Hi, my name is John, and I’m an addict.
Sad, but true – however, my addiction is to buying cookbooks on eBay – and it’s not the uncontrollable kind of addiction. In fact, I believe I have a very efficient and intelligent process of doing my eBay bidding – I’m not looking for popular and current favorites, I’m after hidden gems – and Yes, I want to steal them!
When I find a cookbook I think has potential, I’ll run it through the used book listings for both Alibris and Amazon, to see if it actually has any collector value (it’s always nice to know that others think the book is valuable for some reason – and there’s nothing wrong with “investing” either). If I find a goodie, I’ll maybe put a max bid of a tenth, or less, of it’s bookseller price, and then I walk away – never to return in a temptation to up my bid – Nope, … if other bidders find the book too, then the game is over, and I lick my wounds and move on.
It’s a good process, with some very nice eventual rewards attached – but it requires patience and lots of time – lots and lots of time! And the problem is that I’m not the only buyer playing this game! But it’s still worthwhile to play because it’s simply amazing how many dummies have absolutely no idea how much their books are worth, and so they list them for .99, or some such low amount, assuming that there are so many knowledgeable eBay buyers watching the listings, that if their book is worthy, the buyers will bid it up. Yeah, could happen, but more often it won’t, and somebody like me will likely snag a steal instead. Nope, I don’t feel bad – that’s the way everybody learns! I paid my dues.
Where am I goin’ here? Well, Sandee asked me to make some scones for one of her affairs, and of course I said, “Sure”, ’cause I look for excuses to do more baking – I guess baking is another addiction! The scones we keep going back to are from a book that I got on eBay several years ago, and when I first got it, my initial thought was, “Damn, why’d I get this one?” The book was entitled, Pillsbury – Best Muffins and Quick Breads (here it is on Alibris), and now that I had it in hand, it was looking just like the millions of “table cookbooks” which are mass produced with lots of nice pictures and little real substance. Damn!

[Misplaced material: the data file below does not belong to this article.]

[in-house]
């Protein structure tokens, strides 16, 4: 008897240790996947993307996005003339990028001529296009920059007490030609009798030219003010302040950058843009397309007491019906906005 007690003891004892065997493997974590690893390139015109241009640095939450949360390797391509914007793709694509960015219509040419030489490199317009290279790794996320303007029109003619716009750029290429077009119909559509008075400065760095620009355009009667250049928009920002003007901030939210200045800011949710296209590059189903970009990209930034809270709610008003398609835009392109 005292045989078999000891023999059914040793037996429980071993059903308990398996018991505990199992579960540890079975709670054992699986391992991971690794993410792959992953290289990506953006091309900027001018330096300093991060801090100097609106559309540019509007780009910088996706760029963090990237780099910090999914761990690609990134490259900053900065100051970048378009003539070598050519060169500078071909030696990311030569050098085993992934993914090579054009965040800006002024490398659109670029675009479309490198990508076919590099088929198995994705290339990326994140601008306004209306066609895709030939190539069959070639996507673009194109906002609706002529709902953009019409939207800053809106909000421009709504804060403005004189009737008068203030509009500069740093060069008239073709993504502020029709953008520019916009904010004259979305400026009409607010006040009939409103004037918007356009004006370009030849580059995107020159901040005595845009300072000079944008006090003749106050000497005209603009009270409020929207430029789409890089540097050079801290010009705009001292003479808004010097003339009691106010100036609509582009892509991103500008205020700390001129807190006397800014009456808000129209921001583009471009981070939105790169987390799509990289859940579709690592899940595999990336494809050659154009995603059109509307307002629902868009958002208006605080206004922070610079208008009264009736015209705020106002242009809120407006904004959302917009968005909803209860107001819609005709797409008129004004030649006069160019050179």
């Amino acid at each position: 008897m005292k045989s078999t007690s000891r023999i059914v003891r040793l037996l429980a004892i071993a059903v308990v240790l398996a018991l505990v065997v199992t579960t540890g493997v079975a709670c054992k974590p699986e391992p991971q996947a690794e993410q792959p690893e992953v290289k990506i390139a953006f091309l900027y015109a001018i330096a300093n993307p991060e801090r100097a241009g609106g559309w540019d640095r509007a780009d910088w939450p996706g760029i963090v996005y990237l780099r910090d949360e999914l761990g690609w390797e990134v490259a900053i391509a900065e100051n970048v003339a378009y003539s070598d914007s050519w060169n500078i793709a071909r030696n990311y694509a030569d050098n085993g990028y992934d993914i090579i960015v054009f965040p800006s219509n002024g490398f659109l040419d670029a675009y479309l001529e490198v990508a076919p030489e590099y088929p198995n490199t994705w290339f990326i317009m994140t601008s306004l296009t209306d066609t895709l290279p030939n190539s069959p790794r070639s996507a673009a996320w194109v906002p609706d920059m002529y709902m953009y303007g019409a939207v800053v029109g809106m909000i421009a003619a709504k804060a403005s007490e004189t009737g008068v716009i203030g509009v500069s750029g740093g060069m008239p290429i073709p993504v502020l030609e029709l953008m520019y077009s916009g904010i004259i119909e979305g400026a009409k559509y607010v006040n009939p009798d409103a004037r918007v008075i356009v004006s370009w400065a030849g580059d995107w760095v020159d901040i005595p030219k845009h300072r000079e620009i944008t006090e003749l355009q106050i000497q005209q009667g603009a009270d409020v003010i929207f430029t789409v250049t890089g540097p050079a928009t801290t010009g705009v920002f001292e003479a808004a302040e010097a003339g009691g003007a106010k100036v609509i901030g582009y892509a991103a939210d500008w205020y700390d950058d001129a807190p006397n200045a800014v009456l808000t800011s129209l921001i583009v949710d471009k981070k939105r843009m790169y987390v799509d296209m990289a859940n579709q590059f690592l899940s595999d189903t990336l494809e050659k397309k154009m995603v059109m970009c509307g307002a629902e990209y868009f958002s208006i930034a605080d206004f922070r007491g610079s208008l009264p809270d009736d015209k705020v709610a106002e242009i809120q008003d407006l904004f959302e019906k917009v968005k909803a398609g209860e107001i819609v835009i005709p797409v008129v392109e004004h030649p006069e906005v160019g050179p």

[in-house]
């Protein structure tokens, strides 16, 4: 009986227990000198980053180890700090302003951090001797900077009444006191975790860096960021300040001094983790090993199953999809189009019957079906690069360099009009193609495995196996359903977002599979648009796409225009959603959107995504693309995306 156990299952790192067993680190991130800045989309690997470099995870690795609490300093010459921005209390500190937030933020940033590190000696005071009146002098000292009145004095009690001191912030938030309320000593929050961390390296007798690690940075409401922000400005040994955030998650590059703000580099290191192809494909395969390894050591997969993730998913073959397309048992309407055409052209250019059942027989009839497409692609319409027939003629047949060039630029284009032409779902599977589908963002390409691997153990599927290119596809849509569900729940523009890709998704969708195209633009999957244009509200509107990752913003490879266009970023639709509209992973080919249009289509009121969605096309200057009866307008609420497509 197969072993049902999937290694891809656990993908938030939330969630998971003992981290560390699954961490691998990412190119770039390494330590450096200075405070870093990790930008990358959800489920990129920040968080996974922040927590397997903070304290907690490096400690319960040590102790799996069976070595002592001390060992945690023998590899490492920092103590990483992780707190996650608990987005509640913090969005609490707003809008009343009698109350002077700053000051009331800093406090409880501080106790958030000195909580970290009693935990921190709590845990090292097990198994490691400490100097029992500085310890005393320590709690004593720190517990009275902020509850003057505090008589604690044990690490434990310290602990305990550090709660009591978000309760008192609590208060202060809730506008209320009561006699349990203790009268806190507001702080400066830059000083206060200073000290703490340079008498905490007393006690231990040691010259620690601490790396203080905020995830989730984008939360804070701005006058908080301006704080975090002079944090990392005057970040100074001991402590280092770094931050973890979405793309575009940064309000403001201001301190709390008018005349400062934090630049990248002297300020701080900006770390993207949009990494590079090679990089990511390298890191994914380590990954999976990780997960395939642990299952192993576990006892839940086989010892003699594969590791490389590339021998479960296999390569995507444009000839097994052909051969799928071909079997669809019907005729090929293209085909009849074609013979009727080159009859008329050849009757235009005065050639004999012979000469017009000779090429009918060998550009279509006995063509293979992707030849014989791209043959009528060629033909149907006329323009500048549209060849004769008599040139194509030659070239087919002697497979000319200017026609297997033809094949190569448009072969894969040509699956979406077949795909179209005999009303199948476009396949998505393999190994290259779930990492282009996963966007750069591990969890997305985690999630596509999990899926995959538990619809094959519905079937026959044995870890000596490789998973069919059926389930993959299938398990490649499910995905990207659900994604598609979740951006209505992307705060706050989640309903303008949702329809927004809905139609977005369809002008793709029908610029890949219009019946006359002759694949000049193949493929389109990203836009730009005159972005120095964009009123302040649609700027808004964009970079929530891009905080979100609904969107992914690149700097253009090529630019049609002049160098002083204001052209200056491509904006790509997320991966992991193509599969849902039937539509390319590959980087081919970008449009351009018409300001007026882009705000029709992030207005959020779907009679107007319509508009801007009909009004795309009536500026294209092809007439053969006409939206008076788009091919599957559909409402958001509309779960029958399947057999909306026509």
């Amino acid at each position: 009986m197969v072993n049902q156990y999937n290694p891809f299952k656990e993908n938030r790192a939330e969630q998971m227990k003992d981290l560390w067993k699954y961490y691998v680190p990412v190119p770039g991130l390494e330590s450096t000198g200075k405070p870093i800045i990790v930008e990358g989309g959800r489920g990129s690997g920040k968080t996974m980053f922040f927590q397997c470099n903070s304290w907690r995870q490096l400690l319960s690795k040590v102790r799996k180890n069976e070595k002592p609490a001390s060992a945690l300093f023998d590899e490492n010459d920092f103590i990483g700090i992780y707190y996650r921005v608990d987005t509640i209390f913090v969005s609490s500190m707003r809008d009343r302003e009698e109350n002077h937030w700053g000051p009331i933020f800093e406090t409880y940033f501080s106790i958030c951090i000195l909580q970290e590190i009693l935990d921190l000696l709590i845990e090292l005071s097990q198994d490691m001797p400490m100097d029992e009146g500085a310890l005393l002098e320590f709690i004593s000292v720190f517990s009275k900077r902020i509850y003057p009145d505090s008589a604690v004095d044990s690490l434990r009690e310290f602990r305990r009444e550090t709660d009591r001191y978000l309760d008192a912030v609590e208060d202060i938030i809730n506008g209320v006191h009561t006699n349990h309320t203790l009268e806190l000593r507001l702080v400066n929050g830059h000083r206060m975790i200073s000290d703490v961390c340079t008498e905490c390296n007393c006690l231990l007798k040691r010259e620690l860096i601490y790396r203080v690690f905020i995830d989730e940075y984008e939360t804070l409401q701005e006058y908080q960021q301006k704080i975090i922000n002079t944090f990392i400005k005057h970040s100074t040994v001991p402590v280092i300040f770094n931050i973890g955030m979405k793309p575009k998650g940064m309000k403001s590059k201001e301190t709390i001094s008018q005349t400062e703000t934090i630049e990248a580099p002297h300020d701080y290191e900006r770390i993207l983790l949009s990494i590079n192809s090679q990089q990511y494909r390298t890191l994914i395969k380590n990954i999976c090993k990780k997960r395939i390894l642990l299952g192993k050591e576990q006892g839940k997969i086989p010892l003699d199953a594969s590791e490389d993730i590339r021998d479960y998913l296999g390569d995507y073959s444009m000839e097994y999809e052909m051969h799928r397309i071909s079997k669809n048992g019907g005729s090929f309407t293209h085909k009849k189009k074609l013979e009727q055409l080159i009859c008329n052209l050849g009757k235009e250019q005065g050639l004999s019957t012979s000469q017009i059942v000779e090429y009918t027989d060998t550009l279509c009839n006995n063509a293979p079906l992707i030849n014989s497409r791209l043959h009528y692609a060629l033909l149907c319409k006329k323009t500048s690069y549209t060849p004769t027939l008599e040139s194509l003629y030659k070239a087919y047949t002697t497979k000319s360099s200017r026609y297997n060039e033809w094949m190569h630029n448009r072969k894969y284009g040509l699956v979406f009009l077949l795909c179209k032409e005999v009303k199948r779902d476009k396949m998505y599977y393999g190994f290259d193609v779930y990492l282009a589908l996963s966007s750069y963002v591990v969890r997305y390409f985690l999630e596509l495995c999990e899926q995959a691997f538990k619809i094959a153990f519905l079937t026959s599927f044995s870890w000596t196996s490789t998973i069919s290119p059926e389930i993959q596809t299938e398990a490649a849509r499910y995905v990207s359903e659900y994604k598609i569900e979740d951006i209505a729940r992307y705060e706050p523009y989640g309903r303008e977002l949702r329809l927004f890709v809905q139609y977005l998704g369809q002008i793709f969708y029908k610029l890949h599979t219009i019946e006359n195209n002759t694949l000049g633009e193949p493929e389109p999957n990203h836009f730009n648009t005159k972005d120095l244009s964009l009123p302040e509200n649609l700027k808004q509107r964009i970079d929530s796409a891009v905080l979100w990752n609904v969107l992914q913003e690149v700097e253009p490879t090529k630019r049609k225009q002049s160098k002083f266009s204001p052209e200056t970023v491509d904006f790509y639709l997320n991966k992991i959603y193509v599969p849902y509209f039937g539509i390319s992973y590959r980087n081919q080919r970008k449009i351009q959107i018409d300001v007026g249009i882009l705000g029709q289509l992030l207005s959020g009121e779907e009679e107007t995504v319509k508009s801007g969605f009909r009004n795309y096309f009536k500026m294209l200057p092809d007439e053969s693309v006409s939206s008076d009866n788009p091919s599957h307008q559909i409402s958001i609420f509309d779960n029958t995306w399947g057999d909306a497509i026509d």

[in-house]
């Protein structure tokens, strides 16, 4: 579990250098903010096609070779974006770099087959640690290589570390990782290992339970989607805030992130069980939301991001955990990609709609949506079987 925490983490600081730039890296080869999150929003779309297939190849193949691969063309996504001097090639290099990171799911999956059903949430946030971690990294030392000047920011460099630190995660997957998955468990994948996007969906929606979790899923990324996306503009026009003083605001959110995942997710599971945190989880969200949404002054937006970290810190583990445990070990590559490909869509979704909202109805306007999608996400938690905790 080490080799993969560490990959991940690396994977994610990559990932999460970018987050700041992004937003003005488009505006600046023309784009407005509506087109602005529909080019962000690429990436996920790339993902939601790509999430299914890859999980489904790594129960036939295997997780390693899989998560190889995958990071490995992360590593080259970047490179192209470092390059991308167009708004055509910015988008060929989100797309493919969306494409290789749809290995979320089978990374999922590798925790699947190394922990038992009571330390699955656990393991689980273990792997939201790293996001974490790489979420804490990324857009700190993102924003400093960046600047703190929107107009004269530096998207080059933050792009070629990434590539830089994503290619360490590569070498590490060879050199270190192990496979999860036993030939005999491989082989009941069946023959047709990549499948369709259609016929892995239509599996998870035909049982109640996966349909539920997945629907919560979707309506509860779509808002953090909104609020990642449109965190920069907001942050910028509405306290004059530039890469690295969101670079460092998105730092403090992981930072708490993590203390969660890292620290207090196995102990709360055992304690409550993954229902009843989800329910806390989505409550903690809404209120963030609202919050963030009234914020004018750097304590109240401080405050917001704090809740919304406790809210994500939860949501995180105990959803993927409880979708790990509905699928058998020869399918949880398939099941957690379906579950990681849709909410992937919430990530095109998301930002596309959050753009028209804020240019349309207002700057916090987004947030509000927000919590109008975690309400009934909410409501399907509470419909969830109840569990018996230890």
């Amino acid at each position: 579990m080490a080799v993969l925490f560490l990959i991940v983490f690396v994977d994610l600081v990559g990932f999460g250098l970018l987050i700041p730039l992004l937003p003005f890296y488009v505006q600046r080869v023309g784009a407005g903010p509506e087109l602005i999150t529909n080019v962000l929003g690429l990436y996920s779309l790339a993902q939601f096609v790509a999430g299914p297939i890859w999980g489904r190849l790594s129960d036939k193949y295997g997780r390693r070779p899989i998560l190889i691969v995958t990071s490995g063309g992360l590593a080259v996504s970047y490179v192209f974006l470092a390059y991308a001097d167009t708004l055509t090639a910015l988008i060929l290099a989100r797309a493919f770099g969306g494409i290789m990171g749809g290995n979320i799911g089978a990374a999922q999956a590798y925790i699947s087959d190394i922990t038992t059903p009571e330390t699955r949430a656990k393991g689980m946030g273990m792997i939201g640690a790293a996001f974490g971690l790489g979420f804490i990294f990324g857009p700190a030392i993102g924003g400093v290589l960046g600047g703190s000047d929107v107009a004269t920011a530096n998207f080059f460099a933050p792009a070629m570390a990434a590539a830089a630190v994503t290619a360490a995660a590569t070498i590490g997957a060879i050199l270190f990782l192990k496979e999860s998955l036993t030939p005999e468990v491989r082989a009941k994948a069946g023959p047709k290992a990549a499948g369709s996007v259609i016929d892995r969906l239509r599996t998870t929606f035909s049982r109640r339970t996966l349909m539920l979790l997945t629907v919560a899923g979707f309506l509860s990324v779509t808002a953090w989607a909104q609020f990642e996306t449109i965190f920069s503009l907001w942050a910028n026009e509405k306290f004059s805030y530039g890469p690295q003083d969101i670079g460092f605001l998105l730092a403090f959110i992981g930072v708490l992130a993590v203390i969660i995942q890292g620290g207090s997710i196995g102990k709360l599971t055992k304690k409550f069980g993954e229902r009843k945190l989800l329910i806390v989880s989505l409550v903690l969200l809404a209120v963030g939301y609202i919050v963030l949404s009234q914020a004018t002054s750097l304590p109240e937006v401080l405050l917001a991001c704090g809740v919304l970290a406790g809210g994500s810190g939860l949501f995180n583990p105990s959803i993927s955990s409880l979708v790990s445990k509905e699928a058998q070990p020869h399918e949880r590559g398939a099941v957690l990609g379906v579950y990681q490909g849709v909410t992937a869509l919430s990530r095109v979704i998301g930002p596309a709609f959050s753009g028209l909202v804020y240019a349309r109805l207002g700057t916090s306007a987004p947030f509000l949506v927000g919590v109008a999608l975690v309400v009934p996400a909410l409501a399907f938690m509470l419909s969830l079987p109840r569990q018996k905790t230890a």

I don’t remember what made me try this scone recipe (page 119), but I did, and we loved them! And I’ve been playing with the recipe ever since. Why is it better than most other scones? Hummm? Well, for reasons one and two, it uses both cardamom and orange zest – both of which are much underutilized in baking and cooking! But, given my Yankee naturalization as a southerner (that’s a ten year residency, as opposed to the southern rule of “bred and born in the South”), I’m well aware of the basic requirements for all good southern food, which in this case would be lots of fat and sugar – and this is why I’m telling you I adapted this recipe a little (just a little!) by upping the butter, and adding a jam and glaze topping for the scones, which not only makes them very southern, but so much better too.